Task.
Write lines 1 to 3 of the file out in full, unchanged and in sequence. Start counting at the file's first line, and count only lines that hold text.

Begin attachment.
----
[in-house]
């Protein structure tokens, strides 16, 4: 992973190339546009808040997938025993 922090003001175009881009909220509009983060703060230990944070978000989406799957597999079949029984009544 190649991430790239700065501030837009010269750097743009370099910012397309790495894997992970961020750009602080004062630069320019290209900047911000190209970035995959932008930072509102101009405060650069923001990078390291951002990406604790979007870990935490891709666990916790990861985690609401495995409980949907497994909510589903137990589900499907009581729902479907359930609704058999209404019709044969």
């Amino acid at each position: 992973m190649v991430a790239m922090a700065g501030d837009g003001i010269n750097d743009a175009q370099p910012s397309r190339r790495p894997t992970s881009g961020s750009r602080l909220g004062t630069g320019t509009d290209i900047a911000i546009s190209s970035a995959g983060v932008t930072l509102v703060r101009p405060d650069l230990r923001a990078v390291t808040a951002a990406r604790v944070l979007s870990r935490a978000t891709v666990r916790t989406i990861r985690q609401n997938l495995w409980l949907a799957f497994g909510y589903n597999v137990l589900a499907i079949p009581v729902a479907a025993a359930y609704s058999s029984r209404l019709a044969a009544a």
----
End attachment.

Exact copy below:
[in-house]
């Protein structure tokens, strides 16, 4: 992973190339546009808040997938025993 922090003001175009881009909220509009983060703060230990944070978000989406799957597999079949029984009544 190649991430790239700065501030837009010269750097743009370099910012397309790495894997992970961020750009602080004062630069320019290209900047911000190209970035995959932008930072509102101009405060650069923001990078390291951002990406604790979007870990935490891709666990916790990861985690609401495995409980949907497994909510589903137990589900499907009581729902479907359930609704058999209404019709044969």
């Amino acid at each position: 992973m190649v991430a790239m922090a700065g501030d837009g003001i010269n750097d743009a175009q370099p910012s397309r190339r790495p894997t992970s881009g961020s750009r602080l909220g004062t630069g320019t509009d290209i900047a911000i546009s190209s970035a995959g983060v932008t930072l509102v703060r101009p405060d650069l230990r923001a990078v390291t808040a951002a990406r604790v944070l979007s870990r935490a978000t891709v666990r916790t989406i990861r985690q609401n997938l495995w409980l949907a799957f497994g909510y589903n597999v137990l589900a499907i079949p009581v729902a479907a025993a359930y609704s058999s029984r209404l019709a044969a009544a």